When finalizing rules about EAS this winter, the FCC deferred action on one
involving text-to-speech software in CAP receivers.
The decision occupied only a paragraph
within a 130-page document, yet it prompted a strong, unusually unified
response from the manufacturing community, FEMA and others who say the
commission is making a dangerous mistake.
The full order stipulates how stations
and other participants receive alert messages formatted in the Common Alerting
Protocol. (Among other outcomes, the FCC dropped a proposed requirement that
stations must accommodate messages from state governors, the so-called
“governor’s must carry” provision.) Stations need to meet various CAP
requirements by June 30, as we have reported.
But the FCC deferred action on text-to-speech for a future proceeding, and blocked use of such
software in the meantime. It cited concerns about the accuracy and reliability
of the technology.
Update: Important Deadline
While TTS supporters wait to see if the FCC will change its mind as discussed in the accompanying story, EAS experts are advising stations that they must disable the TTS capabilities of their EAS CAP gear by April 23. Read more about that here.
In doing so it went against advice from
Industry Group, whose recommendations have played a key role in FCC EAS
implementation. The group had said
that in the absence of attached audio files, EAS devices that handle
text-to-speech should be allowed to create the audio portion of alerts by
constructing audio from the CAP messages.
FCC demurred, saying that performing text-to-speech conversion in EAS equipment
software, as opposed to software an alert message originator might employ, “could
result in differing audio messages being broadcast for the same EAS message,
depending upon which software brand and version a given equipment manufacturer elected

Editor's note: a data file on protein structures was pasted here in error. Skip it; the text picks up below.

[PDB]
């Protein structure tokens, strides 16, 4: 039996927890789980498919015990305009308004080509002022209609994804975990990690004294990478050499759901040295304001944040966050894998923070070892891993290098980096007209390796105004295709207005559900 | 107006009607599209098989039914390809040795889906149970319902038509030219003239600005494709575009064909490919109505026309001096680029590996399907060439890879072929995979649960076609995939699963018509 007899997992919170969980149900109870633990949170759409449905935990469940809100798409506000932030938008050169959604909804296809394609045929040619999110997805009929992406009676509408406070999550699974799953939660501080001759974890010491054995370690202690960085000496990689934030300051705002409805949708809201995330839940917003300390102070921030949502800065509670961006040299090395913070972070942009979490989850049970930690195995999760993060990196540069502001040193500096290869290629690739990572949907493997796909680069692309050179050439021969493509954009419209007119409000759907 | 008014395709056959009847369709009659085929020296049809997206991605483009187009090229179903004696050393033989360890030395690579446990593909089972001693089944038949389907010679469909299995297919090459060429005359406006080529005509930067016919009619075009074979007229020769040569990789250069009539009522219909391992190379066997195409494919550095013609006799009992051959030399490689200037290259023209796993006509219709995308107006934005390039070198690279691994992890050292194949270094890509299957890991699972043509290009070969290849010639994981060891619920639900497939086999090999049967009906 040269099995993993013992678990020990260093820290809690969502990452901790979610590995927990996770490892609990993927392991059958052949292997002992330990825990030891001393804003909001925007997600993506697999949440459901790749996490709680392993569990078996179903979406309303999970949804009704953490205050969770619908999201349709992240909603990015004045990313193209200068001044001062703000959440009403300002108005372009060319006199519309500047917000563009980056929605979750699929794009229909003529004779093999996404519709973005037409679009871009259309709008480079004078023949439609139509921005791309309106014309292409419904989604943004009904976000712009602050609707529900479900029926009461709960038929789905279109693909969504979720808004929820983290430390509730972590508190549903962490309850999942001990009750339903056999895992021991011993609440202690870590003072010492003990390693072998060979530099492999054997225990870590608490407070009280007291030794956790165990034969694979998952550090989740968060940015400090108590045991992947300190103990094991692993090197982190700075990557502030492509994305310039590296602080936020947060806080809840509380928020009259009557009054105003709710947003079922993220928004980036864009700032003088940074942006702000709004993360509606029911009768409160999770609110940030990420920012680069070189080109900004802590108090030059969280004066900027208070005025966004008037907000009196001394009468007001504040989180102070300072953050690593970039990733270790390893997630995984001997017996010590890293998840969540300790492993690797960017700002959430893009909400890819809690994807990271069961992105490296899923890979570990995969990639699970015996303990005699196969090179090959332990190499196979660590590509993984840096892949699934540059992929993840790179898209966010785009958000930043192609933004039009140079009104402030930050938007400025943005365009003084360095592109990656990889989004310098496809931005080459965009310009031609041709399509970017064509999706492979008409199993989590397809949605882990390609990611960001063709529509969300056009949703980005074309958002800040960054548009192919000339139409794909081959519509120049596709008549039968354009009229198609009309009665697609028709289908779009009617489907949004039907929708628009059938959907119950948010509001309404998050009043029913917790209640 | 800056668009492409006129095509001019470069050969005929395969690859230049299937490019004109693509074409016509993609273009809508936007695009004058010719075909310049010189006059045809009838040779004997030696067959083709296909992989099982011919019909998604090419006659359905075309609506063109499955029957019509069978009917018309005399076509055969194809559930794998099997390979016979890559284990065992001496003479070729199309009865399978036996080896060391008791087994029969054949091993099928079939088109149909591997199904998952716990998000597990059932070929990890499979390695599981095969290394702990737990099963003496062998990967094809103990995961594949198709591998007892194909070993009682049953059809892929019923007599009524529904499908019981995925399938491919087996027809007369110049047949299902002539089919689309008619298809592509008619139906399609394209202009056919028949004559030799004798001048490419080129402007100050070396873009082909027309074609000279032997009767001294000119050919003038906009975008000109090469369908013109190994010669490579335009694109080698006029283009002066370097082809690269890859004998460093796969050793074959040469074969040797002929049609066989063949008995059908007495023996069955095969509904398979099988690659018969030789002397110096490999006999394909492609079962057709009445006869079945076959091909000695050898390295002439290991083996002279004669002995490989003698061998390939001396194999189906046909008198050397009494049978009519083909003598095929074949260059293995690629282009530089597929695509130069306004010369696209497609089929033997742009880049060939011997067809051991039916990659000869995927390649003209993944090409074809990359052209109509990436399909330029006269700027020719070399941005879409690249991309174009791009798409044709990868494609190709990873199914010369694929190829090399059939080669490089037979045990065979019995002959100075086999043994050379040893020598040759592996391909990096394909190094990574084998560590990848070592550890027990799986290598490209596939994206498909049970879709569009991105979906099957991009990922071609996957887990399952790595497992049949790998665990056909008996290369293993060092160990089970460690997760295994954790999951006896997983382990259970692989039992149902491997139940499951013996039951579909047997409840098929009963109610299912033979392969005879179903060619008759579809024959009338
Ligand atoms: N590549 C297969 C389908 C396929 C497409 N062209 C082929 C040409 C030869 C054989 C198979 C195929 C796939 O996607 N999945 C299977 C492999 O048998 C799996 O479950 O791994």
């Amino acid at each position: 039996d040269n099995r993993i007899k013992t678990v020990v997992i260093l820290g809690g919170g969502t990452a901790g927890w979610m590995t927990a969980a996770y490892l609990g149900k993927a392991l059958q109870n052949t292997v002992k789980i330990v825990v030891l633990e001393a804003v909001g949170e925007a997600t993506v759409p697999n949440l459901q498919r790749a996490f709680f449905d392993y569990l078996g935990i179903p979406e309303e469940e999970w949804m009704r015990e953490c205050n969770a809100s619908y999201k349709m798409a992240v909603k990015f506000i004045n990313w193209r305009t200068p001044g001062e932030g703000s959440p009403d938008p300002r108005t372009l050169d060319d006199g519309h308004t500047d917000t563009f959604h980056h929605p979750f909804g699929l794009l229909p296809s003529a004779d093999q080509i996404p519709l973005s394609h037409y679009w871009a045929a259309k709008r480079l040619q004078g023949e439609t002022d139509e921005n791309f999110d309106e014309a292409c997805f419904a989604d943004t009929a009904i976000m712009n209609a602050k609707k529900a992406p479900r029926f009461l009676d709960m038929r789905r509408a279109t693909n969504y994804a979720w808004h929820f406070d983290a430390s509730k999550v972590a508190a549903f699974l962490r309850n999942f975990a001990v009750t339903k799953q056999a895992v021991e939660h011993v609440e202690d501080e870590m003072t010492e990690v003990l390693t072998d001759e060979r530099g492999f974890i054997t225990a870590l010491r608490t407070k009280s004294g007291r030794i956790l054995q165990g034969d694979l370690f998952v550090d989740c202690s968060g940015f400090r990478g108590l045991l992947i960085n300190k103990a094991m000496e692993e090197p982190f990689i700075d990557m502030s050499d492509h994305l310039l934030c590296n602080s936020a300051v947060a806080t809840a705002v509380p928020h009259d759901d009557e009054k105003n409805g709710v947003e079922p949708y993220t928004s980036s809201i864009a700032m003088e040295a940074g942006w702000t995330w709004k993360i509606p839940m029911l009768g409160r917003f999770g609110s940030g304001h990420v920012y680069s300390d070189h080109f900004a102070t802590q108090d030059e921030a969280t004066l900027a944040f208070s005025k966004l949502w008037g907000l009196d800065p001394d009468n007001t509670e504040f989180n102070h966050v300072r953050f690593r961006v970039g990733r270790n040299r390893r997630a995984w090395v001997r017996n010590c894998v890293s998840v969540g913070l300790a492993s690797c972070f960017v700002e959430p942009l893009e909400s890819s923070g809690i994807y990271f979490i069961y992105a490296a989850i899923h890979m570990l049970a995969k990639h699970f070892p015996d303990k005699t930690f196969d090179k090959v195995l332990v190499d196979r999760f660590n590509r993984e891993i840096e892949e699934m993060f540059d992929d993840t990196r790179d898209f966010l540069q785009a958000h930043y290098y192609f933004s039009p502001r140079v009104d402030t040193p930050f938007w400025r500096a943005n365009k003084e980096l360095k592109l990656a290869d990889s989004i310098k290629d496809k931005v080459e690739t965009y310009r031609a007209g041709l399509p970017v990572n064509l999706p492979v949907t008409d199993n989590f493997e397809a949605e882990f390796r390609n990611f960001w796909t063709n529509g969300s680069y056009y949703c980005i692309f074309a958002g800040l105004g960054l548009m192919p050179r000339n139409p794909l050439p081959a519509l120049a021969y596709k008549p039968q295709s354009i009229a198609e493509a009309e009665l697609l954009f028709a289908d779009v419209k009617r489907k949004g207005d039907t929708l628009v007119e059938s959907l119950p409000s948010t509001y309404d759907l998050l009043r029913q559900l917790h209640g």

to incorporate into its EAS equipment.”
Numerous suppliers of EAS gear and
services have asked the FCC to reconsider. They include Sage Alerting Systems,
iBiquity Digital, TFT, Monroe Electronics/Digital Alert Systems, Alerting
Solutions Inc., MyStateUSA, Communications Laboratories Inc. (Comlabs) and
Warning Systems Inc.
are members of the ECIG and are involved in EAS in varied ways; some are fierce
competitors. But they told the FCC that their feelings “represent a consensus.”
of “very significant and potentially adverse implications” that would result by
a ban on text-to-speech. The impact on EAS participants and originators, they
wrote, may be “profound,” removing important backup capability where an audio
file from an originator might be missing or damaged. Broadcast radio listeners
might hear only header tones, Attention Signal3 and EOM tones.
“Listeners may know that there is an emergency situation … but they will
have no information about the nature of the emergency,” they wrote. “The
potential for widespread confusion and/or disregard for the EAS could be the
result.” Visual media could have audio components impaired.
CAP EAS originators including FEMA may be affected, because the IPAWS system
uses text-to-speech translation at the CAP receiver. The National Weather
Service CAP feed also relies on text to speech. “Apparently NWS may not
necessarily and consistently create audio files for download construction of
EAS protocol messages by these devices.”
the FCC decision could hurt state aggregator and distribution systems in place
or underway. Dissemination systems might need changes that would cost agencies money
that isn’t available. There could also be unforeseen consequences for people